Japan’s Newest Species: The Skeleton Panda Sea Squirt

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Our planet is home to an incredibly diverse range of species, with new discoveries being made every year.

In fact, did you know that it’s estimated that approximately 18,000 new species are discovered every year, adding to the already comprehensive record of life on Earth? 

That’s a LOT, right?

Today, I have some exciting news to share – a new species has recently been discovered in Japan!

Have you heard about it yet?

Meet the Skeleton Panda Sea Squirt.

It’s a new sea squirt species with its unique skeletal-like structure and black spots that look like a panda! The creature measures up to 0.78 inches.

This sea squirt had never been studied by scientists until a picture of it was posted online and was seen by a researcher in 2018.

It quickly gained popularity among Japanese netizens, who named it “gaikotsupandahoya,” meaning ‘skeleton panda sea squirt’ in Japanese. 

On February 1, Japanese researchers announced the species’s official scientific name as Clavelina ossipandae. The Latin words “Clavelina,” means “little bottle,” and “ossipandae,” refers to its skeleton and panda-like appearance.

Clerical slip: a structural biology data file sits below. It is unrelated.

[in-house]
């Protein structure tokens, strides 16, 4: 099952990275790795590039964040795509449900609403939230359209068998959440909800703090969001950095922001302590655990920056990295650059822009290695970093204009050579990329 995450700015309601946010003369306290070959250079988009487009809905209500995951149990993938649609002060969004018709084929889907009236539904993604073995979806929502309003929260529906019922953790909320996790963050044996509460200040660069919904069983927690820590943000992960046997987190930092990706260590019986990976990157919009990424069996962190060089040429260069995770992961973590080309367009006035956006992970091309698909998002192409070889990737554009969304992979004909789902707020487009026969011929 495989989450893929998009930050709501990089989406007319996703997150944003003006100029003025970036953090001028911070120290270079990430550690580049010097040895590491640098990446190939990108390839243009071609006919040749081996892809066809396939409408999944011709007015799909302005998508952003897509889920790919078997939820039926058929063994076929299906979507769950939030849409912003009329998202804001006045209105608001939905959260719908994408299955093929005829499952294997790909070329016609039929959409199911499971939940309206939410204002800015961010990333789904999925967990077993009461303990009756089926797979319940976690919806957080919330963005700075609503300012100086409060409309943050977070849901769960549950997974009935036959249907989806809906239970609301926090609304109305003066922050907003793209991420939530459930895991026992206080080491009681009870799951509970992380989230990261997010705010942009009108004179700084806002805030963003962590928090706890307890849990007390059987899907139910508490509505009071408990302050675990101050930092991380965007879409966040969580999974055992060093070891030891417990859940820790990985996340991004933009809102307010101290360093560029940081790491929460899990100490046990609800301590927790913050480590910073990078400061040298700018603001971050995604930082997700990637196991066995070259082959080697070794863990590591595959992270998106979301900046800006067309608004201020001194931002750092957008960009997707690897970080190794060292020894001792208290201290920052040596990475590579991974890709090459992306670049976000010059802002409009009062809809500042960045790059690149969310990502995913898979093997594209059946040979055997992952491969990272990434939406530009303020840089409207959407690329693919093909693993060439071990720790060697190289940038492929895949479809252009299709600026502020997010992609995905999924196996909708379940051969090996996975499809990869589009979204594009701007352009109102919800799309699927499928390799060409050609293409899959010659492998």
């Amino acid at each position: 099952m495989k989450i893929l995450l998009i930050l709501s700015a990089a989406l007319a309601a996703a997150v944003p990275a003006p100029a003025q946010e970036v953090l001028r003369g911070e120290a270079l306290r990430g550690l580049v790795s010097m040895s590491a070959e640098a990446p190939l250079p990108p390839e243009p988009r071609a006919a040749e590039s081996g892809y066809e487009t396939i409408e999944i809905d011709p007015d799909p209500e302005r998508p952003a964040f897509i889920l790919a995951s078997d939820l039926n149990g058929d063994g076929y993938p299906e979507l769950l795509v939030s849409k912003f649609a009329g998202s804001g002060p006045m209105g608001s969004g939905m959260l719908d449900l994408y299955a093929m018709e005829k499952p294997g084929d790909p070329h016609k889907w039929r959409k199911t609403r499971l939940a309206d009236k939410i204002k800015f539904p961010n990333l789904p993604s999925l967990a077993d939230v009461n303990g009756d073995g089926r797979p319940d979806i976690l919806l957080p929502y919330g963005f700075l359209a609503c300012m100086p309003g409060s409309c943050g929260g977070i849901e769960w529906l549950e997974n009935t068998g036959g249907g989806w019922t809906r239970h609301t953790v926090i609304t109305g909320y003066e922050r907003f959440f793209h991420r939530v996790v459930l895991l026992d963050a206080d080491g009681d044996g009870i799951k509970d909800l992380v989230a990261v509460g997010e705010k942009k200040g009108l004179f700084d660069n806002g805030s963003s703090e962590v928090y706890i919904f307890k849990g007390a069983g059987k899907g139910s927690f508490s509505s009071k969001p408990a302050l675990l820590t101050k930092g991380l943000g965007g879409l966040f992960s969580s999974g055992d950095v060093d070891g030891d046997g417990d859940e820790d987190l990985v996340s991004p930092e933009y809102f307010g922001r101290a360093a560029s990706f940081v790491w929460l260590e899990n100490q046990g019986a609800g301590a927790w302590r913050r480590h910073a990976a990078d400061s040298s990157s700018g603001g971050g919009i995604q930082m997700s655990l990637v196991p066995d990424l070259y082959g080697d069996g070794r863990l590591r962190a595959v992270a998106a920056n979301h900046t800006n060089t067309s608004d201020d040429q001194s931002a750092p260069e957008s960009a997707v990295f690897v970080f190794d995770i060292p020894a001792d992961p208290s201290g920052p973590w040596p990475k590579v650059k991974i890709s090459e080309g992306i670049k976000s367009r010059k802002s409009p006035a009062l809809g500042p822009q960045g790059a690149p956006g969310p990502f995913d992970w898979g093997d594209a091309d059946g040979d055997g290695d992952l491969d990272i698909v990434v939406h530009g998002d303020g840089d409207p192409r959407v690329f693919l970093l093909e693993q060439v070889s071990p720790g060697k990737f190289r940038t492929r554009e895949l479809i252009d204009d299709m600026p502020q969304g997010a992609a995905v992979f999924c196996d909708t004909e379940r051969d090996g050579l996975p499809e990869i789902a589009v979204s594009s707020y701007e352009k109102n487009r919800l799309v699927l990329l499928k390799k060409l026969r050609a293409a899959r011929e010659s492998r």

Naohiro Hasegawa, a researcher at the University of Hokkaido, explained that the white parts that look like bones are actually the blood vessels that run horizontally through the sea squirts’ gills. 

The black parts on the head that resemble a panda’s eyes and nose are just a pattern, and the reason for the pattern is unknown. 

Shunji Terai, a Kumejima diver, introduced the sea squirts to his diving shop in 2017 and has since attracted customers who saw the unique creatures on social media.

It also became a favorite with divers visiting the Japanese island of Kumejima. 

Before I end this post, here are some facts about sea squirts.

Sea squirts, sometimes called the Tunicata, are potato-shaped marine creatures permanently attached to a hard surface. This includes pier pilings, ships’ hulls, rocks, large seashells, and even the backs of large crabs.

They can be found in all oceans, from the intertidal zone (where the ocean meets the land between high and low tides) to the deepest part.

Did you know they are called sea squirts because their muscles contract, and the water in the creature shoots out when touched or alarmed by a sudden movement?

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